True Story
Adventure Life

Delicious memories

I love food. For me, trying new foods and eating old favourites is really enjoyable.

The thing with food is that it creates strong memories. A certain dish will remind us of “that time”, or “that place”. We will eat certain things with certain people. Food can surprise us, fill us, entertain us and excite us. Soon enough, food becomes not simply nice tasting nutrition, but a memory, a moment and an adventure.

A photo collage of foods with special memories for me.
Some foods that hold special memories for me… From the top left corner, clockwise: the world’s best bananas, always a priority when we visit Timor-Leste; the world’s best hot chocolate, from a chocolate store in Barcelona (we came back for more a few days later); Weis bars, the delicious, proudly Queenslander ice creams that my Uncle Drapes will always bring for dessert; and a snail, with its delicious sludgy garlic sauce, that was eaten enthusiastically in Paris.

A lot of my key food memories come from various holidays around the world. I love the variety of food we have from every corner of the globe; food is something that brings all of us together under its tantalising, sustaining fingers.

Paris holds many food memories for me. We were there for two short days, and spent nearly the whole time eating. At midnight our first night, we sat and watched the Eiffel Tower light up while eating our warm crepes we had ordered from a cart. I’m not sure if the location influenced my memory, but from what I recollect, they were the most delicious crepes I think I will eat in my life. Think banana, Nutella and fresh crepes… mmm.

The next day for lunch, we stopped in the Jewish Quarter for falafel. In the tight square, I think there may have been three falafel restaurants. Picking the one with the longest lineup of locals (L’As du Fallafel), we ordered, received our overstuffed pita pockets from the window, and sat ourselves down with our backs to a shop wall. Maybe one day the memory of the incredible tastes will fade away, but the memory of the experience won’t ever.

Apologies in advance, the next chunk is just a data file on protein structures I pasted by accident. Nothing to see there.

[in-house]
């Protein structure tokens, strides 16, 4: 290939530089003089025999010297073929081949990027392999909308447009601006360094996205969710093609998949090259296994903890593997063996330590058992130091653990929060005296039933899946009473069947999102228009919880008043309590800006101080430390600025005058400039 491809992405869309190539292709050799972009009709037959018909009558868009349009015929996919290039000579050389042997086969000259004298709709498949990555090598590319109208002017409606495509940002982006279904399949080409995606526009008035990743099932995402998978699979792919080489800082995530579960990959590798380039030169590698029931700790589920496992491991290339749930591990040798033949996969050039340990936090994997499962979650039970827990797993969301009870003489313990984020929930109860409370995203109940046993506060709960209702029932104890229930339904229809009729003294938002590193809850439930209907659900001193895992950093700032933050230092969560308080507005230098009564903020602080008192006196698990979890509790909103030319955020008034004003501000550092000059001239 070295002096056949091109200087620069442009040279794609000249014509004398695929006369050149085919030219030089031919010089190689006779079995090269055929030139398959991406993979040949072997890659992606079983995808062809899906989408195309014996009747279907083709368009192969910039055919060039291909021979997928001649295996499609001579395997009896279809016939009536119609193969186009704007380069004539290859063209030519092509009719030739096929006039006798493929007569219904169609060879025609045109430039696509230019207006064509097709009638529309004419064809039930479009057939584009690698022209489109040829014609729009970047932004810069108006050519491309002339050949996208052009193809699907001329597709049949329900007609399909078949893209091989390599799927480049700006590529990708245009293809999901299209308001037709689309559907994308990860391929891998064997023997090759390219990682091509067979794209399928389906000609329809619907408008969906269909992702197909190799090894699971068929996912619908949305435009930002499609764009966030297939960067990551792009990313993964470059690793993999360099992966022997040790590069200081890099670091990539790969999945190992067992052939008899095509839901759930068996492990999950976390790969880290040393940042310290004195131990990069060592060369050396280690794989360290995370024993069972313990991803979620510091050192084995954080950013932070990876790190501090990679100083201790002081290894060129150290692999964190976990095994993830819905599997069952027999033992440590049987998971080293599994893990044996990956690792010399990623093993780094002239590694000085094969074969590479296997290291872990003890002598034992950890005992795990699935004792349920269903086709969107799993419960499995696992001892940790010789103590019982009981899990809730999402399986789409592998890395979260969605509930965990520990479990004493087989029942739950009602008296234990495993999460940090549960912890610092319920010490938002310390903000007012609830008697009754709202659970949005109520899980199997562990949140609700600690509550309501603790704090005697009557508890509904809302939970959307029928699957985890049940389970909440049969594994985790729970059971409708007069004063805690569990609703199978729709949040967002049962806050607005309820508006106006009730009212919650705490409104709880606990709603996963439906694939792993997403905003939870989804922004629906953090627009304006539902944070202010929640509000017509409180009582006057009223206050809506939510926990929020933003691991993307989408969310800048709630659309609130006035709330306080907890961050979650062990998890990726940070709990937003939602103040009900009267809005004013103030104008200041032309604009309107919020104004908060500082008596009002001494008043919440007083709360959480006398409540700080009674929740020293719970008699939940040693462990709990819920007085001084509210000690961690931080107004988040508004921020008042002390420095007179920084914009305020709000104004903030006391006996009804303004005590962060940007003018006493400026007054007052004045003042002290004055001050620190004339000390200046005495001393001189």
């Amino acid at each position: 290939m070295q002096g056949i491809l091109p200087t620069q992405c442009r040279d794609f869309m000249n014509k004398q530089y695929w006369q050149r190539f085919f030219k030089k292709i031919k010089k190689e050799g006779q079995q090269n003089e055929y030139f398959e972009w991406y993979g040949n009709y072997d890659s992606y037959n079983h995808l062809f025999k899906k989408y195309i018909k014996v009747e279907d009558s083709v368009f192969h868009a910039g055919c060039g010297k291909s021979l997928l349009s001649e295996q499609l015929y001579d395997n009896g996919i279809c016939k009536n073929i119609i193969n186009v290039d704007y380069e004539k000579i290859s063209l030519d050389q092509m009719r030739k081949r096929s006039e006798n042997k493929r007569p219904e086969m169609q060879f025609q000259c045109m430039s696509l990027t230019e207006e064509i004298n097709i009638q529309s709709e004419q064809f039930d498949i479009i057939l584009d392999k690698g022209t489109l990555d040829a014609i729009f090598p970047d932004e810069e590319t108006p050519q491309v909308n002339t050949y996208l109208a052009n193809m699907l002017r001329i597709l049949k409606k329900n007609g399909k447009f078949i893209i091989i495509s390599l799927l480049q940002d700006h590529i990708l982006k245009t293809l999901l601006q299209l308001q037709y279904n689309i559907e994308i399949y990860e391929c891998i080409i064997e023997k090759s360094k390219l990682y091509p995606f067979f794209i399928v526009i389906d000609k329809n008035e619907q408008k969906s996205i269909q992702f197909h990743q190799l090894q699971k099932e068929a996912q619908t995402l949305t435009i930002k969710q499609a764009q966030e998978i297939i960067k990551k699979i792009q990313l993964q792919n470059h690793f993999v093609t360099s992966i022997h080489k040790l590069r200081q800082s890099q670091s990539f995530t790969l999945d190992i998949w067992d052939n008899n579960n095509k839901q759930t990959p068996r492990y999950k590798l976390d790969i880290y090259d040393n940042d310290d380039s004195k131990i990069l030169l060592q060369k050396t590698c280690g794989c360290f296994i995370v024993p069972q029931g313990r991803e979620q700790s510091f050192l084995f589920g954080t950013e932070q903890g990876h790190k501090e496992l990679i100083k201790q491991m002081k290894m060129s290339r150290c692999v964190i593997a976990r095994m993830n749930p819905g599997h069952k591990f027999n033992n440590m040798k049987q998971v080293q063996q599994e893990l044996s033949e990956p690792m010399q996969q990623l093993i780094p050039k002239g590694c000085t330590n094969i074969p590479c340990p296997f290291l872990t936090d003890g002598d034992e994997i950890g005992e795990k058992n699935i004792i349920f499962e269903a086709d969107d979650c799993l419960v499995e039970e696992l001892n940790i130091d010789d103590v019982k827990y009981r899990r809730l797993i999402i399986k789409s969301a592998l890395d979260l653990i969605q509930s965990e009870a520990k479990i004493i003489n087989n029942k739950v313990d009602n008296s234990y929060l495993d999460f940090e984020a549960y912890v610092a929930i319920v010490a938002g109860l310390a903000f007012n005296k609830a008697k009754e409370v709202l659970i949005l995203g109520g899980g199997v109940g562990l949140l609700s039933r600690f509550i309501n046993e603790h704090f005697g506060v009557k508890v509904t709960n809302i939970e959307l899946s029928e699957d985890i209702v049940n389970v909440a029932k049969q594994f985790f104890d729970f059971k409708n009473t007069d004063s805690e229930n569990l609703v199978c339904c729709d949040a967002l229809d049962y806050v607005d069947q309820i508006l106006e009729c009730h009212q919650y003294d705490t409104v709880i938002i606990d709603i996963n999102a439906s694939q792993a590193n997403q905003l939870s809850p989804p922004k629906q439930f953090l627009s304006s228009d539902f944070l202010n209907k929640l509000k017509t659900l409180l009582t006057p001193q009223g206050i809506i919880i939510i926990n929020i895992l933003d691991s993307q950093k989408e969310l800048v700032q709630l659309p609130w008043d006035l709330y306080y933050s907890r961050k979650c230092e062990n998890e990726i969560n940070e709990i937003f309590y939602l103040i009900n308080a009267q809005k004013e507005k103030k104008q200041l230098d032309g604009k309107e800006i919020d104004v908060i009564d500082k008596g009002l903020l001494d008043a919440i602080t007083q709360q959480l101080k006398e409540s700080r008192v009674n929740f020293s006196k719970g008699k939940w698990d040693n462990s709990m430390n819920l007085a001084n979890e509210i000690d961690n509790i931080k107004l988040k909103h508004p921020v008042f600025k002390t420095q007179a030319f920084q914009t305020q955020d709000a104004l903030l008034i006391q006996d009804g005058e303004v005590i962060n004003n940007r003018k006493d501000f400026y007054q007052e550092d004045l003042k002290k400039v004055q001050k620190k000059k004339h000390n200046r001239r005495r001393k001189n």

All my family seated on the cobblestone path in front of a closed shop in Paris, eating some of the best falafel I've ever had.
Eating our amazing falafel.

I could go on and on about the food of Paris: garlicky snails, macaroons on a clandestine mission to buy mum’s birthday present, and amazing pastries. Mmm…

We go to Adelaide about once a year to visit my great-grandparents, and every time, we eagerly anticipate going to Adelaide Central Market to stuff ourselves with good quality food. We wander the aisles with packets of cold meats and loaves of freshly baked bread under our arms, searching for samples of fine cheeses and fresh fruit. Our visit to the market is never complete without piroshki, a type of Russian pie. As good food often is, it is very simple (but time-consuming to make), with a warm, greasy pastry holding peppery beef. Maybe I have had it somewhere other than the market, but for me, piroshki is almost synonymous with Adelaide Central Market.

Eating piroshki in Adelaide Central Market.
Piroshki in Adelaide Central Market.

My family frequently have salad wraps for lunch, and we cannot eat them without thinking of my Uncle Nathan. We introduced him to the ‘phenomenon’ of meat-less wraps several years ago, and now every wrap made by him is a gourmet arrangement.

Eating salad wraps (with salami... defeats the purpose of 'salad' wraps :) ) with my Uncle Nath.
Eating salad wraps with Uncle Nathan.